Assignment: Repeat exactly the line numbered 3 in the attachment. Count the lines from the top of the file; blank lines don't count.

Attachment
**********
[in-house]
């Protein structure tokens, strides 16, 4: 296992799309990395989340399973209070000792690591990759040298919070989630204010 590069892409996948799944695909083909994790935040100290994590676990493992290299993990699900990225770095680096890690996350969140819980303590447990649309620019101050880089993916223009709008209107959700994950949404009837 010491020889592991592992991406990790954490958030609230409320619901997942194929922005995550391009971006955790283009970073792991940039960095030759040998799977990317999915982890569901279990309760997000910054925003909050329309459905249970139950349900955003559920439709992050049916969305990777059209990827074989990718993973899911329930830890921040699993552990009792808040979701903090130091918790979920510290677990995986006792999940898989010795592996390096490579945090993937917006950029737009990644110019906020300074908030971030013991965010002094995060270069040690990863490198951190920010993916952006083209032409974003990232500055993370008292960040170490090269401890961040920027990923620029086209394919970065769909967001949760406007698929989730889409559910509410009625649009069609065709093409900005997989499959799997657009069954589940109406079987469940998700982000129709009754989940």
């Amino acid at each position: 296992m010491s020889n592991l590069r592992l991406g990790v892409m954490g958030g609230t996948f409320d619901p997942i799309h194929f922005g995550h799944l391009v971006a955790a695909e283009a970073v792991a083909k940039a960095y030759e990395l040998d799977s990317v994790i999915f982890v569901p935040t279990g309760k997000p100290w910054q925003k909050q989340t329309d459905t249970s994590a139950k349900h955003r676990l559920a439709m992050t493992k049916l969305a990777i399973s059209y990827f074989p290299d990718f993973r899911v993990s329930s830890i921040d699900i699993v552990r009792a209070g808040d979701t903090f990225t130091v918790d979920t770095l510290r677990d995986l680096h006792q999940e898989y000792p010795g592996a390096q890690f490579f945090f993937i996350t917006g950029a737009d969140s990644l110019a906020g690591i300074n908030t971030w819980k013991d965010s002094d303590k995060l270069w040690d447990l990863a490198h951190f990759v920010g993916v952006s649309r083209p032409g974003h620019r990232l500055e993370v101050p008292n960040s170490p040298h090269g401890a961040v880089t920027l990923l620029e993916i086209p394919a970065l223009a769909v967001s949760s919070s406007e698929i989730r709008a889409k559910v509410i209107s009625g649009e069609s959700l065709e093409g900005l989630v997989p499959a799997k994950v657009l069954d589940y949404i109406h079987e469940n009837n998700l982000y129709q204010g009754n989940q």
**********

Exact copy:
């Amino acid at each position: 296992m010491s020889n592991l590069r592992l991406g990790v892409m954490g958030g609230t996948f409320d619901p997942i799309h194929f922005g995550h799944l391009v971006a955790a695909e283009a970073v792991a083909k940039a960095y030759e990395l040998d799977s990317v994790i999915f982890v569901p935040t279990g309760k997000p100290w910054q925003k909050q989340t329309d459905t249970s994590a139950k349900h955003r676990l559920a439709m992050t493992k049916l969305a990777i399973s059209y990827f074989p290299d990718f993973r899911v993990s329930s830890i921040d699900i699993v552990r009792a209070g808040d979701t903090f990225t130091v918790d979920t770095l510290r677990d995986l680096h006792q999940e898989y000792p010795g592996a390096q890690f490579f945090f993937i996350t917006g950029a737009d969140s990644l110019a906020g690591i300074n908030t971030w819980k013991d965010s002094d303590k995060l270069w040690d447990l990863a490198h951190f990759v920010g993916v952006s649309r083209p032409g974003h620019r990232l500055e993370v101050p008292n960040s170490p040298h090269g401890a961040v880089t920027l990923l620029e993916i086209p394919a970065l223009a769909v967001s949760s919070s406007e698929i989730r709008a889409k559910v509410i209107s009625g649009e069609s959700l065709e093409g900005l989630v997989p499959a799997k994950v657009l069954d589940y949404i109406h079987e469940n009837n998700l982000y129709q204010g009754n989940q």